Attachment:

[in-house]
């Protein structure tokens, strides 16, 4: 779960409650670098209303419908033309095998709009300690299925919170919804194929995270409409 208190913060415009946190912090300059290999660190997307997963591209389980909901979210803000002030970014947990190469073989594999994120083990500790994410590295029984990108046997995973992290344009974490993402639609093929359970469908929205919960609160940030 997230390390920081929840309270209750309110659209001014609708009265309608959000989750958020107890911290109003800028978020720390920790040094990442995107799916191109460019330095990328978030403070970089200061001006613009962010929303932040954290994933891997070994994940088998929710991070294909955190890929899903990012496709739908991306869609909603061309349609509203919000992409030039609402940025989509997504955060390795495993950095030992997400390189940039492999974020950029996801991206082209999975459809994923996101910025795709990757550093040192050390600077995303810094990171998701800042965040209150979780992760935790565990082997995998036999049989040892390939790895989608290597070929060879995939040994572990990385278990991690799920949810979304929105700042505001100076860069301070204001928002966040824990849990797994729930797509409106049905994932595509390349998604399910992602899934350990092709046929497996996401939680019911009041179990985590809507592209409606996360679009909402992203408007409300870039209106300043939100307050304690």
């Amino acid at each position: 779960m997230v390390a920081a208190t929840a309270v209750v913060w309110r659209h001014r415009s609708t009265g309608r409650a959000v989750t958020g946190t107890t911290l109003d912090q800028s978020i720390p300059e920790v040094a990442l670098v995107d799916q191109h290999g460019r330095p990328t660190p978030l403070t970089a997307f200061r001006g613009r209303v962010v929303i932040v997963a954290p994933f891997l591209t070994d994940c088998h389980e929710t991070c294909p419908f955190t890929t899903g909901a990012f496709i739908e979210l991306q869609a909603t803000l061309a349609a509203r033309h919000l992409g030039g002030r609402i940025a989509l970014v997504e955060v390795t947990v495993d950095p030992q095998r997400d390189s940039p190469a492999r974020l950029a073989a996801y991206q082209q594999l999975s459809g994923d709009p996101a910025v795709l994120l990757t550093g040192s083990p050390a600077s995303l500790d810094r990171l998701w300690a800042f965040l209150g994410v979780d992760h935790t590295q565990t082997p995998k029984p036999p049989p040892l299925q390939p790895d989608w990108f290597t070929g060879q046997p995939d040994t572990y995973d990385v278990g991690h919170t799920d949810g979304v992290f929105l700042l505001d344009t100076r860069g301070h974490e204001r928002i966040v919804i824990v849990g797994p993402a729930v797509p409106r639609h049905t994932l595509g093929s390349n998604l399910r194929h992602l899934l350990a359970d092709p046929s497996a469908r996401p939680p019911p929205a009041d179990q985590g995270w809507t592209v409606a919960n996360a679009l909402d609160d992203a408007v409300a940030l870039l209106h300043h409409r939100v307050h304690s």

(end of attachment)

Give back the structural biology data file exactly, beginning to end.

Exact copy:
[in-house]
């Protein structure tokens, strides 16, 4: 779960409650670098209303419908033309095998709009300690299925919170919804194929995270409409 208190913060415009946190912090300059290999660190997307997963591209389980909901979210803000002030970014947990190469073989594999994120083990500790994410590295029984990108046997995973992290344009974490993402639609093929359970469908929205919960609160940030 997230390390920081929840309270209750309110659209001014609708009265309608959000989750958020107890911290109003800028978020720390920790040094990442995107799916191109460019330095990328978030403070970089200061001006613009962010929303932040954290994933891997070994994940088998929710991070294909955190890929899903990012496709739908991306869609909603061309349609509203919000992409030039609402940025989509997504955060390795495993950095030992997400390189940039492999974020950029996801991206082209999975459809994923996101910025795709990757550093040192050390600077995303810094990171998701800042965040209150979780992760935790565990082997995998036999049989040892390939790895989608290597070929060879995939040994572990990385278990991690799920949810979304929105700042505001100076860069301070204001928002966040824990849990797994729930797509409106049905994932595509390349998604399910992602899934350990092709046929497996996401939680019911009041179990985590809507592209409606996360679009909402992203408007409300870039209106300043939100307050304690």
């Amino acid at each position: 779960m997230v390390a920081a208190t929840a309270v209750v913060w309110r659209h001014r415009s609708t009265g309608r409650a959000v989750t958020g946190t107890t911290l109003d912090q800028s978020i720390p300059e920790v040094a990442l670098v995107d799916q191109h290999g460019r330095p990328t660190p978030l403070t970089a997307f200061r001006g613009r209303v962010v929303i932040v997963a954290p994933f891997l591209t070994d994940c088998h389980e929710t991070c294909p419908f955190t890929t899903g909901a990012f496709i739908e979210l991306q869609a909603t803000l061309a349609a509203r033309h919000l992409g030039g002030r609402i940025a989509l970014v997504e955060v390795t947990v495993d950095p030992q095998r997400d390189s940039p190469a492999r974020l950029a073989a996801y991206q082209q594999l999975s459809g994923d709009p996101a910025v795709l994120l990757t550093g040192s083990p050390a600077s995303l500790d810094r990171l998701w300690a800042f965040l209150g994410v979780d992760h935790t590295q565990t082997p995998k029984p036999p049989p040892l299925q390939p790895d989608w990108f290597t070929g060879q046997p995939d040994t572990y995973d990385v278990g991690h919170t799920d949810g979304v992290f929105l700042l505001d344009t100076r860069g301070h974490e204001r928002i966040v919804i824990v849990g797994p993402a729930v797509p409106r639609h049905t994932l595509g093929s390349n998604l399910r194929h992602l899934l350990a359970d092709p046929s497996a469908r996401p939680p019911p929205a009041d179990q985590g995270w809507t592209v409606a919960n996360a679009l909402d609160d992203a408007v409300a940030l870039l209106h300043h409409r939100v307050h304690s």